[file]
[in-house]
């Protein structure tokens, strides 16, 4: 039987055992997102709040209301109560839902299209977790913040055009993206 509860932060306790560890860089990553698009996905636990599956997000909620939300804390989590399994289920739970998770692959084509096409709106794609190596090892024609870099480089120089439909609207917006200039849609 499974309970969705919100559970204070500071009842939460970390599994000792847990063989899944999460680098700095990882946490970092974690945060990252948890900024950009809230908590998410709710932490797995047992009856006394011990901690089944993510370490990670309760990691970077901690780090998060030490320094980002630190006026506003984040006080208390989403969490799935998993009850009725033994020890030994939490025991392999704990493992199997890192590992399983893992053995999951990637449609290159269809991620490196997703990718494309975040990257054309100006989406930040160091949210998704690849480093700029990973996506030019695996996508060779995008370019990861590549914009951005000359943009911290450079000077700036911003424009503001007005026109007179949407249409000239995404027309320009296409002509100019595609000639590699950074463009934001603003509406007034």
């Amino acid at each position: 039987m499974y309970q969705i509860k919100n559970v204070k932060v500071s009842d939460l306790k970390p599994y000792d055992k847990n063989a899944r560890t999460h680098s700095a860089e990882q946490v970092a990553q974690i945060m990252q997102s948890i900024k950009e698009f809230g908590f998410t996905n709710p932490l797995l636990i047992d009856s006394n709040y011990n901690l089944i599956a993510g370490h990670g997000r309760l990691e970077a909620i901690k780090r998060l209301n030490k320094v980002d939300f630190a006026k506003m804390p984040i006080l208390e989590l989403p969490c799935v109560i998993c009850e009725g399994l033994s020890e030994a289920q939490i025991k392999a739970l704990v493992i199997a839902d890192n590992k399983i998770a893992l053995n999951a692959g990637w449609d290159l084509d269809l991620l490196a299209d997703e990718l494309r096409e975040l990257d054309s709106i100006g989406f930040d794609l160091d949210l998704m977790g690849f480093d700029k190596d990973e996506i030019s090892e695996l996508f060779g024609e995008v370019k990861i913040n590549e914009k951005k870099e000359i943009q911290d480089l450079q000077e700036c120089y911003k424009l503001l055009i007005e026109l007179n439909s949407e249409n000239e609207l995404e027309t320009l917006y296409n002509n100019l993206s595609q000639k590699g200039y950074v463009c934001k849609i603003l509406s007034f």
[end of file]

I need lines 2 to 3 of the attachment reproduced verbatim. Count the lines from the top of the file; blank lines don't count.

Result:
């Protein structure tokens, strides 16, 4: 039987055992997102709040209301109560839902299209977790913040055009993206 509860932060306790560890860089990553698009996905636990599956997000909620939300804390989590399994289920739970998770692959084509096409709106794609190596090892024609870099480089120089439909609207917006200039849609 499974309970969705919100559970204070500071009842939460970390599994000792847990063989899944999460680098700095990882946490970092974690945060990252948890900024950009809230908590998410709710932490797995047992009856006394011990901690089944993510370490990670309760990691970077901690780090998060030490320094980002630190006026506003984040006080208390989403969490799935998993009850009725033994020890030994939490025991392999704990493992199997890192590992399983893992053995999951990637449609290159269809991620490196997703990718494309975040990257054309100006989406930040160091949210998704690849480093700029990973996506030019695996996508060779995008370019990861590549914009951005000359943009911290450079000077700036911003424009503001007005026109007179949407249409000239995404027309320009296409002509100019595609000639590699950074463009934001603003509406007034």
């Amino acid at each position: 039987m499974y309970q969705i509860k919100n559970v204070k932060v500071s009842d939460l306790k970390p599994y000792d055992k847990n063989a899944r560890t999460h680098s700095a860089e990882q946490v970092a990553q974690i945060m990252q997102s948890i900024k950009e698009f809230g908590f998410t996905n709710p932490l797995l636990i047992d009856s006394n709040y011990n901690l089944i599956a993510g370490h990670g997000r309760l990691e970077a909620i901690k780090r998060l209301n030490k320094v980002d939300f630190a006026k506003m804390p984040i006080l208390e989590l989403p969490c799935v109560i998993c009850e009725g399994l033994s020890e030994a289920q939490i025991k392999a739970l704990v493992i199997a839902d890192n590992k399983i998770a893992l053995n999951a692959g990637w449609d290159l084509d269809l991620l490196a299209d997703e990718l494309r096409e975040l990257d054309s709106i100006g989406f930040d794609l160091d949210l998704m977790g690849f480093d700029k190596d990973e996506i030019s090892e695996l996508f060779g024609e995008v370019k990861i913040n590549e914009k951005k870099e000359i943009q911290d480089l450079q000077e700036c120089y911003k424009l503001l055009i007005e026109l007179n439909s949407e249409n000239e609207l995404e027309t320009l917006y296409n002509n100019l993206s595609q000639k590699g200039y950074v463009c934001k849609i603003l509406s007034f």